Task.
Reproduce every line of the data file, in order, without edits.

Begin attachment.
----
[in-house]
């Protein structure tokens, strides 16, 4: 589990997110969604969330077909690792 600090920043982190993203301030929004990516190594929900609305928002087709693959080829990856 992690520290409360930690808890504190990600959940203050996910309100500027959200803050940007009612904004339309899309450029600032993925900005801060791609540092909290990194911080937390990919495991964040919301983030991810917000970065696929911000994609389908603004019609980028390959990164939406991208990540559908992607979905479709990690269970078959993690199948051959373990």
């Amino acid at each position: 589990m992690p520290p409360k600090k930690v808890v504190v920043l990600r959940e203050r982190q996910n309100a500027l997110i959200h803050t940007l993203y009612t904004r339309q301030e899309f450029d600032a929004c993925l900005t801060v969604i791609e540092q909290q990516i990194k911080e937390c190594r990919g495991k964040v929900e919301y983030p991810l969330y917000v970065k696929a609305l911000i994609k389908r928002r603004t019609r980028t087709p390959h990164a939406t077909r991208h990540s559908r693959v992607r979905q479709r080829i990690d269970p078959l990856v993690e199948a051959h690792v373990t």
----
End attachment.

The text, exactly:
[in-house]
């Protein structure tokens, strides 16, 4: 589990997110969604969330077909690792 600090920043982190993203301030929004990516190594929900609305928002087709693959080829990856 992690520290409360930690808890504190990600959940203050996910309100500027959200803050940007009612904004339309899309450029600032993925900005801060791609540092909290990194911080937390990919495991964040919301983030991810917000970065696929911000994609389908603004019609980028390959990164939406991208990540559908992607979905479709990690269970078959993690199948051959373990």
């Amino acid at each position: 589990m992690p520290p409360k600090k930690v808890v504190v920043l990600r959940e203050r982190q996910n309100a500027l997110i959200h803050t940007l993203y009612t904004r339309q301030e899309f450029d600032a929004c993925l900005t801060v969604i791609e540092q909290q990516i990194k911080e937390c190594r990919g495991k964040v929900e919301y983030p991810l969330y917000v970065k696929a609305l911000i994609k389908r928002r603004t019609r980028t087709p390959h990164a939406t077909r991208h990540s559908r693959v992607r979905q479709r080829i990690d269970p078959l990856v993690e199948a051959h690792v373990t």